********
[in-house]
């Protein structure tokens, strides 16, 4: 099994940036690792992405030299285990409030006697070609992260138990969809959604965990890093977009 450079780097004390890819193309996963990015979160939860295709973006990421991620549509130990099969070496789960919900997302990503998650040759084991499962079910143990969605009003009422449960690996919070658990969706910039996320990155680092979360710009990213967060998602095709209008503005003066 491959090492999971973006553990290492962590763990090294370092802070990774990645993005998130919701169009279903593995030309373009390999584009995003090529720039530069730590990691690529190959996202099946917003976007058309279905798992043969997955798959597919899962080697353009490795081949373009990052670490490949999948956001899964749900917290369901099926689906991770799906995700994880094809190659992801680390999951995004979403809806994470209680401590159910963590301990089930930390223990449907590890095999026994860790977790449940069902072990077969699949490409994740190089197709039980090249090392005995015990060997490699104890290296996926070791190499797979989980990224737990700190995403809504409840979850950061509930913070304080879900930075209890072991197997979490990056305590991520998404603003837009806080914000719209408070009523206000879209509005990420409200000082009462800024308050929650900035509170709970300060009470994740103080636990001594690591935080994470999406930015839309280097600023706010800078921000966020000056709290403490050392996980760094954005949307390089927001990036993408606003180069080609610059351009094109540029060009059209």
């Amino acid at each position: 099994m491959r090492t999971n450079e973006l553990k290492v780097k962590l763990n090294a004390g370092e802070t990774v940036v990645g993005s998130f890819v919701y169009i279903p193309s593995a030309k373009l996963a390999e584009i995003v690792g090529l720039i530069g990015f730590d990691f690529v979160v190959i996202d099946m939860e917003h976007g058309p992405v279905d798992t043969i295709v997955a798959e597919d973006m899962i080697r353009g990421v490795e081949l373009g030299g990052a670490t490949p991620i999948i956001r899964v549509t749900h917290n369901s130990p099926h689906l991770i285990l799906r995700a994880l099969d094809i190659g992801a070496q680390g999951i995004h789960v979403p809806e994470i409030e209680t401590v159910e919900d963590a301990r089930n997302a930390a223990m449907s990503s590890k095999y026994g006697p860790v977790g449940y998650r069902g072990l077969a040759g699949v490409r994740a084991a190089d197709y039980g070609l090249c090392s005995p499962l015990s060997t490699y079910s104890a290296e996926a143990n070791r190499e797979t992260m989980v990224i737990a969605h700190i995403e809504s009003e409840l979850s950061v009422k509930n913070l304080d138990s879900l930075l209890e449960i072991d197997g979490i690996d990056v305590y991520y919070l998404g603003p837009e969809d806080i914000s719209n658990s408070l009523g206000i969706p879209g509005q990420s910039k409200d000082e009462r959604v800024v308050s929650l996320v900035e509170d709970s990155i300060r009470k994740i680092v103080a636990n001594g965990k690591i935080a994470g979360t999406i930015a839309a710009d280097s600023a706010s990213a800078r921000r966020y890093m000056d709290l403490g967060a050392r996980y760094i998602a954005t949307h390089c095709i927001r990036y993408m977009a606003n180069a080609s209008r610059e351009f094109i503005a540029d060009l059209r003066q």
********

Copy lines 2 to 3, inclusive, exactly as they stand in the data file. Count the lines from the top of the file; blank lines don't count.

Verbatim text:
């Protein structure tokens, strides 16, 4: 099994940036690792992405030299285990409030006697070609992260138990969809959604965990890093977009 450079780097004390890819193309996963990015979160939860295709973006990421991620549509130990099969070496789960919900997302990503998650040759084991499962079910143990969605009003009422449960690996919070658990969706910039996320990155680092979360710009990213967060998602095709209008503005003066 491959090492999971973006553990290492962590763990090294370092802070990774990645993005998130919701169009279903593995030309373009390999584009995003090529720039530069730590990691690529190959996202099946917003976007058309279905798992043969997955798959597919899962080697353009490795081949373009990052670490490949999948956001899964749900917290369901099926689906991770799906995700994880094809190659992801680390999951995004979403809806994470209680401590159910963590301990089930930390223990449907590890095999026994860790977790449940069902072990077969699949490409994740190089197709039980090249090392005995015990060997490699104890290296996926070791190499797979989980990224737990700190995403809504409840979850950061509930913070304080879900930075209890072991197997979490990056305590991520998404603003837009806080914000719209408070009523206000879209509005990420409200000082009462800024308050929650900035509170709970300060009470994740103080636990001594690591935080994470999406930015839309280097600023706010800078921000966020000056709290403490050392996980760094954005949307390089927001990036993408606003180069080609610059351009094109540029060009059209």
């Amino acid at each position: 099994m491959r090492t999971n450079e973006l553990k290492v780097k962590l763990n090294a004390g370092e802070t990774v940036v990645g993005s998130f890819v919701y169009i279903p193309s593995a030309k373009l996963a390999e584009i995003v690792g090529l720039i530069g990015f730590d990691f690529v979160v190959i996202d099946m939860e917003h976007g058309p992405v279905d798992t043969i295709v997955a798959e597919d973006m899962i080697r353009g990421v490795e081949l373009g030299g990052a670490t490949p991620i999948i956001r899964v549509t749900h917290n369901s130990p099926h689906l991770i285990l799906r995700a994880l099969d094809i190659g992801a070496q680390g999951i995004h789960v979403p809806e994470i409030e209680t401590v159910e919900d963590a301990r089930n997302a930390a223990m449907s990503s590890k095999y026994g006697p860790v977790g449940y998650r069902g072990l077969a040759g699949v490409r994740a084991a190089d197709y039980g070609l090249c090392s005995p499962l015990s060997t490699y079910s104890a290296e996926a143990n070791r190499e797979t992260m989980v990224i737990a969605h700190i995403e809504s009003e409840l979850s950061v009422k509930n913070l304080d138990s879900l930075l209890e449960i072991d197997g979490i690996d990056v305590y991520y919070l998404g603003p837009e969809d806080i914000s719209n658990s408070l009523g206000i969706p879209g509005q990420s910039k409200d000082e009462r959604v800024v308050s929650l996320v900035e509170d709970s990155i300060r009470k994740i680092v103080a636990n001594g965990k690591i935080a994470g979360t999406i930015a839309a710009d280097s600023a706010s990213a800078r921000r966020y890093m000056d709290l403490g967060a050392r996980y760094i998602a954005t949307h390089c095709i927001r990036y993408m977009a606003n180069a080609s209008r610059e351009f094109i503005a540029d060009l059209r003066q």